As lawmakers in Virginia’s General Assembly advance bills to eliminate mandatory minimum sentences for all but the most serious crimes, anti-drunk driving advocates fear a new law would empower the worst of the commonwealth’s serial drunken drivers.
“It’s obviously part of a larger, sweeping criminal justice reform effort, and we don’t want to step in the way of that,” said Kurt Erickson, president of the Washington Regional Alcohol Program. “We’re not opposing the bill in its entirety — we don’t want to throw the baby out with the bathwater.”
However, Erickson said one effect of getting rid of mandatory minimums for all but Class 1 felonies is that “it also eliminates the mandatory minimum sentences for some of the worst drunk drivers” — often referred to as ‘super drunk’ drivers.
Erickson said the current mandatory minimums have been an effective deterrent.
“Let’s say you’re driving two times above the legal limit [of 0.08 blood alcohol content], right now it’s a mandatory minimum of five days in jail.”
“If you’re at 0.2, you’re looking at a mandatory 10 days in jail,” Erickson said.
For repeat offenders, Erickson a person who receives two convictions within five years gets a mandatory 20 days in jail, while a person who gets two convictions within 10 years will serve 10 days behind bars.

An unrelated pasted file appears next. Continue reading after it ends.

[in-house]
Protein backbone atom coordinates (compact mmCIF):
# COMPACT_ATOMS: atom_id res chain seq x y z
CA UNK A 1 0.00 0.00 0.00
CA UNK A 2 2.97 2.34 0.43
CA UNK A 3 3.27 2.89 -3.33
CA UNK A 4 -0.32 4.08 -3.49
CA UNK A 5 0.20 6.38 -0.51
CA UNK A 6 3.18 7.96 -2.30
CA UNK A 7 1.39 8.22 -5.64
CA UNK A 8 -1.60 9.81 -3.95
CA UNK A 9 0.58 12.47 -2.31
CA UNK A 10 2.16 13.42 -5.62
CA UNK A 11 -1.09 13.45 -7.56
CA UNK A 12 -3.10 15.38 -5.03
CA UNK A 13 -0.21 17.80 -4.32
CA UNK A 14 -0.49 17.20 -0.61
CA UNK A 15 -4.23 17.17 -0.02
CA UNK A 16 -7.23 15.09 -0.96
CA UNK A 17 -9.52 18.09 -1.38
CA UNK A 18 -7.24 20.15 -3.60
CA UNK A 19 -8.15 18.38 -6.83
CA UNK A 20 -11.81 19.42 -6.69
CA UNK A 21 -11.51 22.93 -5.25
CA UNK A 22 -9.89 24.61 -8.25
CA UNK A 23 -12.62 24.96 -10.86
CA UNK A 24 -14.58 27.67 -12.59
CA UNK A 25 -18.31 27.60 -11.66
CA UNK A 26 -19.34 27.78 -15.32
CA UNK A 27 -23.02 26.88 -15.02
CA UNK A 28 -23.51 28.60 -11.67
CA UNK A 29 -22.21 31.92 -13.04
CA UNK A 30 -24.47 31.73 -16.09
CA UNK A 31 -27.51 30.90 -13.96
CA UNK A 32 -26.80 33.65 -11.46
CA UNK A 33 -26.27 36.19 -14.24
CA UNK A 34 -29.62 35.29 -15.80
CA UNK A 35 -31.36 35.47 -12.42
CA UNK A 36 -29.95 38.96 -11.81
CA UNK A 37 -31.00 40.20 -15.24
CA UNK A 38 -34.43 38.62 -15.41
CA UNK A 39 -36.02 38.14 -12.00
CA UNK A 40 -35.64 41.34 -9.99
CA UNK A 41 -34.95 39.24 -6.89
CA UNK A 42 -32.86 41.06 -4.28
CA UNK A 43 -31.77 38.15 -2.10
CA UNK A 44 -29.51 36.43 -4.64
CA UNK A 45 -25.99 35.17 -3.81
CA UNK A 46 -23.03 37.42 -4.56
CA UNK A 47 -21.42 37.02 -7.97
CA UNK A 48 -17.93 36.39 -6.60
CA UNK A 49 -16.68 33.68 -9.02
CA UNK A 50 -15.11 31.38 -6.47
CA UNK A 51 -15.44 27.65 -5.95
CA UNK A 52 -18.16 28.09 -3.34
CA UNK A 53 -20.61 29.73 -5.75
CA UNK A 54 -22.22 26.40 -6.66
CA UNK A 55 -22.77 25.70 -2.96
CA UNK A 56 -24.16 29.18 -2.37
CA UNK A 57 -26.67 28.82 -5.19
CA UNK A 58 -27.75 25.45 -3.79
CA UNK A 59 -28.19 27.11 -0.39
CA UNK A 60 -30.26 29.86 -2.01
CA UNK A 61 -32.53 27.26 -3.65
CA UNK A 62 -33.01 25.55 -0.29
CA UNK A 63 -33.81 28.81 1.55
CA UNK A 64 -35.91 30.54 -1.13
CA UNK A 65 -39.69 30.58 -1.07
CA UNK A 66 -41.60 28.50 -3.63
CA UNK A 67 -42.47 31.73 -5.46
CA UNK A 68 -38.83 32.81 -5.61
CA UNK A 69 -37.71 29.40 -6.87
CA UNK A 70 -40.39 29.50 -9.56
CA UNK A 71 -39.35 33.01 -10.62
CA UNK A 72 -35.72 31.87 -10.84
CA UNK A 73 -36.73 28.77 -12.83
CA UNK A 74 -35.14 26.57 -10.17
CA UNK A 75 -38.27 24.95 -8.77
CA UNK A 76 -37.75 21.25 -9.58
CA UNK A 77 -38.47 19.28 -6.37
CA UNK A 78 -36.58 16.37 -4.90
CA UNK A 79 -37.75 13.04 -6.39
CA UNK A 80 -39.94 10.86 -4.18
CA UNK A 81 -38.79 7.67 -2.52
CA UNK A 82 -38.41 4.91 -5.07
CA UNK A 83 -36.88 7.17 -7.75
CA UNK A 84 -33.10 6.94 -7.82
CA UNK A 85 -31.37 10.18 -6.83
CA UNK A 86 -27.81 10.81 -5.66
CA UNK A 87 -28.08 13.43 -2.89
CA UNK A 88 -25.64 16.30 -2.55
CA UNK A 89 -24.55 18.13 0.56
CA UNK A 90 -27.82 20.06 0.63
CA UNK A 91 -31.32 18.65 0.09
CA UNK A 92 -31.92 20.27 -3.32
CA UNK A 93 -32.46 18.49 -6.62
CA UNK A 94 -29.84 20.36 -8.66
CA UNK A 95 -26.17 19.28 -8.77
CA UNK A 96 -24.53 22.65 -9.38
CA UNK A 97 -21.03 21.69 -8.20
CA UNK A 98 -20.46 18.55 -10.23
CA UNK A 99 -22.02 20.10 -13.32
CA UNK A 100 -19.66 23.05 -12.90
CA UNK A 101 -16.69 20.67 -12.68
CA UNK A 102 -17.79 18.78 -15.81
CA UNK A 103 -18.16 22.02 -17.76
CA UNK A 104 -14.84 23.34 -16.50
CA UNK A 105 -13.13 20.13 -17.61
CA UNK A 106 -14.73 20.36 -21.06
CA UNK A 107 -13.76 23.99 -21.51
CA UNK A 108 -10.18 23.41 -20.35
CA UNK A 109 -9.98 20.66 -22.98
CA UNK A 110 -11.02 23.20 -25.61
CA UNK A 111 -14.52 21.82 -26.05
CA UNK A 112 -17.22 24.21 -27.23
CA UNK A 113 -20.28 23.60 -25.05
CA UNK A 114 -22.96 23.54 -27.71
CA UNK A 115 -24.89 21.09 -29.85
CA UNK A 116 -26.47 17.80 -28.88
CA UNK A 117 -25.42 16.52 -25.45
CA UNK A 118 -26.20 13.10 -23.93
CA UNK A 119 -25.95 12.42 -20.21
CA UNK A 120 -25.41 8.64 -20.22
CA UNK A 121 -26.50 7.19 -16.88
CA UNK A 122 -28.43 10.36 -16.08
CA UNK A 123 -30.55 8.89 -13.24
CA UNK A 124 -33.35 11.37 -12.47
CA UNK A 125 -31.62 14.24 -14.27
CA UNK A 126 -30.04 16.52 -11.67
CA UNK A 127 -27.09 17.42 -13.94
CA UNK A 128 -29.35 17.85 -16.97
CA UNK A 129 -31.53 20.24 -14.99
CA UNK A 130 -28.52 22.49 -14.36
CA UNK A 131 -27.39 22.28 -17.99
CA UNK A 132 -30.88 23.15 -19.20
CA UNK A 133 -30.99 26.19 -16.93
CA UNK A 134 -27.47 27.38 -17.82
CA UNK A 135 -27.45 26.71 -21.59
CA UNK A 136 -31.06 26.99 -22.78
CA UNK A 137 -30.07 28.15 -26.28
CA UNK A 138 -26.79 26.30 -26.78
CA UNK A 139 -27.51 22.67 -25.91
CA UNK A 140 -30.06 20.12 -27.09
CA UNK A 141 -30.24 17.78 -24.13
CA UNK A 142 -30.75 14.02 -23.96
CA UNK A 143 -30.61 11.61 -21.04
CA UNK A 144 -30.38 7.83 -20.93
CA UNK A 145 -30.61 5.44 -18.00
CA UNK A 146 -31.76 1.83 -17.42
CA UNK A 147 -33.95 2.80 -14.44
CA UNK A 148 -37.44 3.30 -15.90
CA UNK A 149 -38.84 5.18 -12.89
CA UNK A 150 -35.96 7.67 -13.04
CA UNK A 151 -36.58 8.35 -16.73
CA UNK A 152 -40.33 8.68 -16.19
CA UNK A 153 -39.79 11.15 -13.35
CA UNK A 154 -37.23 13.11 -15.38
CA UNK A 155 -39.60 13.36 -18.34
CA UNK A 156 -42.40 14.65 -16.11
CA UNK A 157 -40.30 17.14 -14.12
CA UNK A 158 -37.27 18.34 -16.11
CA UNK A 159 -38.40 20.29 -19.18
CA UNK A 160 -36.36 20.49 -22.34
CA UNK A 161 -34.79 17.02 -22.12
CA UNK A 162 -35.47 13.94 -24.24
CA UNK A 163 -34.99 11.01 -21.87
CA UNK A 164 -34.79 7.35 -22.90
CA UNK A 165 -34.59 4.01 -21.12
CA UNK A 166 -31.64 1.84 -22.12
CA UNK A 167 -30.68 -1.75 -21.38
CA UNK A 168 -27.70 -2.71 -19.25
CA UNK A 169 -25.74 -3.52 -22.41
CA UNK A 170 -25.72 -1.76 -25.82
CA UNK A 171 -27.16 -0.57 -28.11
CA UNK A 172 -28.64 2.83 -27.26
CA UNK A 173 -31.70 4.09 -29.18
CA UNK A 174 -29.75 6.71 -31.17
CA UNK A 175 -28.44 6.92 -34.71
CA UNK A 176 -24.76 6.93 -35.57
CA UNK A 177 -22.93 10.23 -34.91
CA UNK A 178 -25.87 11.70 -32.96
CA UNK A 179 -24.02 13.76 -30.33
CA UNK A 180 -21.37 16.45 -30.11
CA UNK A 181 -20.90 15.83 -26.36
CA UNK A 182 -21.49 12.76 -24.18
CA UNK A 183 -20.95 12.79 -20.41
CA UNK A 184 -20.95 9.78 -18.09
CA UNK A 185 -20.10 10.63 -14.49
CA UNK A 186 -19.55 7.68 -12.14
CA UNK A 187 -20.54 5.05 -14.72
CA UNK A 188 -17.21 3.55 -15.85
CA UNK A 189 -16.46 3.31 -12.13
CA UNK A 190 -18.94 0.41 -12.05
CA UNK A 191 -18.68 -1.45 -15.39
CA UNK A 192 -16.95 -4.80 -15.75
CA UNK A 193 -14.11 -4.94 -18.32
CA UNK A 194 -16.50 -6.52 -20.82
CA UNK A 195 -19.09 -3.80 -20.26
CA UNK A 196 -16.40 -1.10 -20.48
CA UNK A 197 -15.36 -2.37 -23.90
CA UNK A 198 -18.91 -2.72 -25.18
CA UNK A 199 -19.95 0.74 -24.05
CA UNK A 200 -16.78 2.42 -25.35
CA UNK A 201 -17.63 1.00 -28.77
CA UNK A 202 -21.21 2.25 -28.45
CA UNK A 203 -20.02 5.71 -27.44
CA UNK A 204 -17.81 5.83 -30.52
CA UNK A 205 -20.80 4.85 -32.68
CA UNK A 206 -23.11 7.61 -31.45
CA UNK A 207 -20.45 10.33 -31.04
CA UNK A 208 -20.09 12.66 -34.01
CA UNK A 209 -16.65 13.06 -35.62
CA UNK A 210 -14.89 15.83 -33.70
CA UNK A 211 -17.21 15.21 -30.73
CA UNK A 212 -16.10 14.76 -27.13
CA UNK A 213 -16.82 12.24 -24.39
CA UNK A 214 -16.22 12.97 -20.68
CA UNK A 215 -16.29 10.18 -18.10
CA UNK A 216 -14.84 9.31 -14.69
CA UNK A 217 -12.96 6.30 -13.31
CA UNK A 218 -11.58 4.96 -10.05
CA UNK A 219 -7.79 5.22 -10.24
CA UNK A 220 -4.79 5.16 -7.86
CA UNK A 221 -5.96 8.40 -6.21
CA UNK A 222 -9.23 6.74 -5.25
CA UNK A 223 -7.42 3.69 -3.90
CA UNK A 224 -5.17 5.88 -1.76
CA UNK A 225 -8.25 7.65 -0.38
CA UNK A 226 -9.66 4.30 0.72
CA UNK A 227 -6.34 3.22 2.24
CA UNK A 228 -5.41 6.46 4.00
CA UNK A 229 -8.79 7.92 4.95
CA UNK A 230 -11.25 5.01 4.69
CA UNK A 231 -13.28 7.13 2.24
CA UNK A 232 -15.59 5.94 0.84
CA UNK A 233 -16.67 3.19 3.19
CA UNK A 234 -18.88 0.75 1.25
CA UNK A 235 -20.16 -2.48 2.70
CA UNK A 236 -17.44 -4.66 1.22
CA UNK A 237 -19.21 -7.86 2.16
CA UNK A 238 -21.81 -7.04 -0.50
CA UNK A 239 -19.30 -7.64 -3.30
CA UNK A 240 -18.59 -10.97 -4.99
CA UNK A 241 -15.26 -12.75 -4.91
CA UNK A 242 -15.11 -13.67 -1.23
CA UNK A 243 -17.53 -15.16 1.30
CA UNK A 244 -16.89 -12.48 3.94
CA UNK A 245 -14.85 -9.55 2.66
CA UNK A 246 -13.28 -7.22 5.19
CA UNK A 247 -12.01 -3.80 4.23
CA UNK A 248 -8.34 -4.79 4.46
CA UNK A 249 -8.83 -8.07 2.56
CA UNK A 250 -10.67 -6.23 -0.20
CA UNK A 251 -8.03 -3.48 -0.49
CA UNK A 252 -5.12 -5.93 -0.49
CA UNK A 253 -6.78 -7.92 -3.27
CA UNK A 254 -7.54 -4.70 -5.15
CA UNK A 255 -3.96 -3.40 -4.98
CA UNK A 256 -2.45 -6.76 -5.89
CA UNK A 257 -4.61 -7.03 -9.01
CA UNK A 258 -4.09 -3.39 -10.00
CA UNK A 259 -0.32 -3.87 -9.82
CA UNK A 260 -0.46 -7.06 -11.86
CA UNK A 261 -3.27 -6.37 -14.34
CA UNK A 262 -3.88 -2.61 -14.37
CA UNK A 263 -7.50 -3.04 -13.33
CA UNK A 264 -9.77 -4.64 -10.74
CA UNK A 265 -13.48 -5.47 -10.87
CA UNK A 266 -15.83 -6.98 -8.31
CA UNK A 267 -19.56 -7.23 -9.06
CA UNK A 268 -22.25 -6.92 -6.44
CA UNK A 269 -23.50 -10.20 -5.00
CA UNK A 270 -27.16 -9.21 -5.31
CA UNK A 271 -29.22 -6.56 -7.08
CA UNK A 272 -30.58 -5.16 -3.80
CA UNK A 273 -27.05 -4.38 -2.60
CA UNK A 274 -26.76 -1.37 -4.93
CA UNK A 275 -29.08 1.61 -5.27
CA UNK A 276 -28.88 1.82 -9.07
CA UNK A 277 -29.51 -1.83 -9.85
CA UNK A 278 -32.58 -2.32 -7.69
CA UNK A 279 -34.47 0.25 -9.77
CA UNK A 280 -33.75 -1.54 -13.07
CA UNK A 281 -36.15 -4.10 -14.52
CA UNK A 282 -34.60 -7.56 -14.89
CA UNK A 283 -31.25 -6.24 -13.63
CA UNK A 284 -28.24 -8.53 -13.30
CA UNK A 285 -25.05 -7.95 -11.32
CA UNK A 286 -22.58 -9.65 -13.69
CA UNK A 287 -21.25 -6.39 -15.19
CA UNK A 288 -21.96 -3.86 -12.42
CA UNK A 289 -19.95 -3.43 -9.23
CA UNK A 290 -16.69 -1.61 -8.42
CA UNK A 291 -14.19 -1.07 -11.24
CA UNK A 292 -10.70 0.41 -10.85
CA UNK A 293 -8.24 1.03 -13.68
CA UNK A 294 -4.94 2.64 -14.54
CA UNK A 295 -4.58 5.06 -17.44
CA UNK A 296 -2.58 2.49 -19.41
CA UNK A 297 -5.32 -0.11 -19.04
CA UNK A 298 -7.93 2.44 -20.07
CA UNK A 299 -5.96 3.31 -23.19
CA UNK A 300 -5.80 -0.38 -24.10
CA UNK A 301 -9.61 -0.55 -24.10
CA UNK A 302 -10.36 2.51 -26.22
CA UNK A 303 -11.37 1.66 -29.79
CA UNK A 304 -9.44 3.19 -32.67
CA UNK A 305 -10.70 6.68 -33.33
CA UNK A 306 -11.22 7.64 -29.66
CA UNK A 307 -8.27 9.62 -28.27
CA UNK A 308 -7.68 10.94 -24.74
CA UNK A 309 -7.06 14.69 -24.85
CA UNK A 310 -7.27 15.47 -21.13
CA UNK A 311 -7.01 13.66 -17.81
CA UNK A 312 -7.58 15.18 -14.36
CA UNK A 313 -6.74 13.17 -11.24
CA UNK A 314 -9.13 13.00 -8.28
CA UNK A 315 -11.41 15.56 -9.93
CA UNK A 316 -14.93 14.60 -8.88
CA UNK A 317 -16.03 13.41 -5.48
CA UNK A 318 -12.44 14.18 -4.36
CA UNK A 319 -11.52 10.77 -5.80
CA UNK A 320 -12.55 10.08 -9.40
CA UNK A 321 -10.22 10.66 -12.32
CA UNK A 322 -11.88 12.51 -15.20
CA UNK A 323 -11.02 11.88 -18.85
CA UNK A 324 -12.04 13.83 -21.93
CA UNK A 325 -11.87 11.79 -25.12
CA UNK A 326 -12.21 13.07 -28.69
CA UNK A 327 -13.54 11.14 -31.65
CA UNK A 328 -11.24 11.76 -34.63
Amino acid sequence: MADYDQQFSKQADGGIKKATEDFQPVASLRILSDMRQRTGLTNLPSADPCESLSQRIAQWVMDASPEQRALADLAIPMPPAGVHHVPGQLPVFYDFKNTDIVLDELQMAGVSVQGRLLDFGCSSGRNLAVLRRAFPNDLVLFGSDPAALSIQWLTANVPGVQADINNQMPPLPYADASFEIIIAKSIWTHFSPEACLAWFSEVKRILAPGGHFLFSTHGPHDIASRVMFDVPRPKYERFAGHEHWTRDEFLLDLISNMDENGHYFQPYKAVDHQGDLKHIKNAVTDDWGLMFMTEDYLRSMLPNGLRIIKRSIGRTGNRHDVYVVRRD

WRAP, AAA in Virginia, Mothers Against Drunk Driving and the Foundation for Advancing Alcohol Responsibility have sent a letter to the House of Delegates’ Courts of Justice Committee members, asking to preserve hard-earned mandatory sentences for certain people who have been convicted of drunken driving offenses.
“More than two-thirds of drivers involved in fatal crashes in this country had a blood alcohol concentration of 0.15 or higher,” said Erickson. “And the drivers involved in fatal crashes are four times more likely to have a prior DUI conviction than were sober drivers.”
Earlier, Sen. John Edwards, D-Roanoke, chairman of the committee and author of Senate Bill 1443, said judges would continue to have the discretion to impose harsh sentences, as warranted.
Erickson said judicial discretion has never been effective in keeping the public safe from repeat drunken drivers.
“It’s been a slap on the wrist for so many years. In Maryland, they have ‘probation before judgment’ sentences that are handed out like candy,” Erickson said.
“We’re still losing somebody in a drunk driving crash, every 33 hours in the state of Virginia,” Erickson said. “And, you have a governor [Ralph Northam] who in December talked about that drunk driving fatalities increased in the COVID-era in Virginia.”